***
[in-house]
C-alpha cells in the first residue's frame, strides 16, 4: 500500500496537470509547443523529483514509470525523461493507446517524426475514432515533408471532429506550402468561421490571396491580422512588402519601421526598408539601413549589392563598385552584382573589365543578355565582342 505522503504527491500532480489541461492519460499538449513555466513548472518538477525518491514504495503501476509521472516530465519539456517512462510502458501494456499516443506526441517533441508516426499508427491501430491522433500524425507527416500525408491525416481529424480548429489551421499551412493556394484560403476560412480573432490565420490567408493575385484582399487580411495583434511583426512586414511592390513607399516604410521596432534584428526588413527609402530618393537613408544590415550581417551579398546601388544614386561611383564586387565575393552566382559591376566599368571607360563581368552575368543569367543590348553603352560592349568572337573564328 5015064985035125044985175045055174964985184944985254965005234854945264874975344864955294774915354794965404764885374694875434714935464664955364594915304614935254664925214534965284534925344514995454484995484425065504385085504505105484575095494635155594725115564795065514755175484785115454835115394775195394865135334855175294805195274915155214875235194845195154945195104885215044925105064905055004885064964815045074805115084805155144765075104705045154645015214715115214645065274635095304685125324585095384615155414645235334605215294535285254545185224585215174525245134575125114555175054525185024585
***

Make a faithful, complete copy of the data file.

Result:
[in-house]
C-alpha cells in the first residue's frame, strides 16, 4: 500500500496537470509547443523529483514509470525523461493507446517524426475514432515533408471532429506550402468561421490571396491580422512588402519601421526598408539601413549589392563598385552584382573589365543578355565582342 505522503504527491500532480489541461492519460499538449513555466513548472518538477525518491514504495503501476509521472516530465519539456517512462510502458501494456499516443506526441517533441508516426499508427491501430491522433500524425507527416500525408491525416481529424480548429489551421499551412493556394484560403476560412480573432490565420490567408493575385484582399487580411495583434511583426512586414511592390513607399516604410521596432534584428526588413527609402530618393537613408544590415550581417551579398546601388544614386561611383564586387565575393552566382559591376566599368571607360563581368552575368543569367543590348553603352560592349568572337573564328 5015064985035125044985175045055174964985184944985254965005234854945264874975344864955294774915354794965404764885374694875434714935464664955364594915304614935254664925214534965284534925344514995454484995484425065504385085504505105484575095494635155594725115564795065514755175484785115454835115394775195394865135334855175294805195274915155214875235194845195154945195104885215044925105064905055004885064964815045074805115084805155144765075104705045154645015214715115214645065274635095304685125324585095384615155414645235334605215294535285254545185224585215174525245134575125114555175054525185024585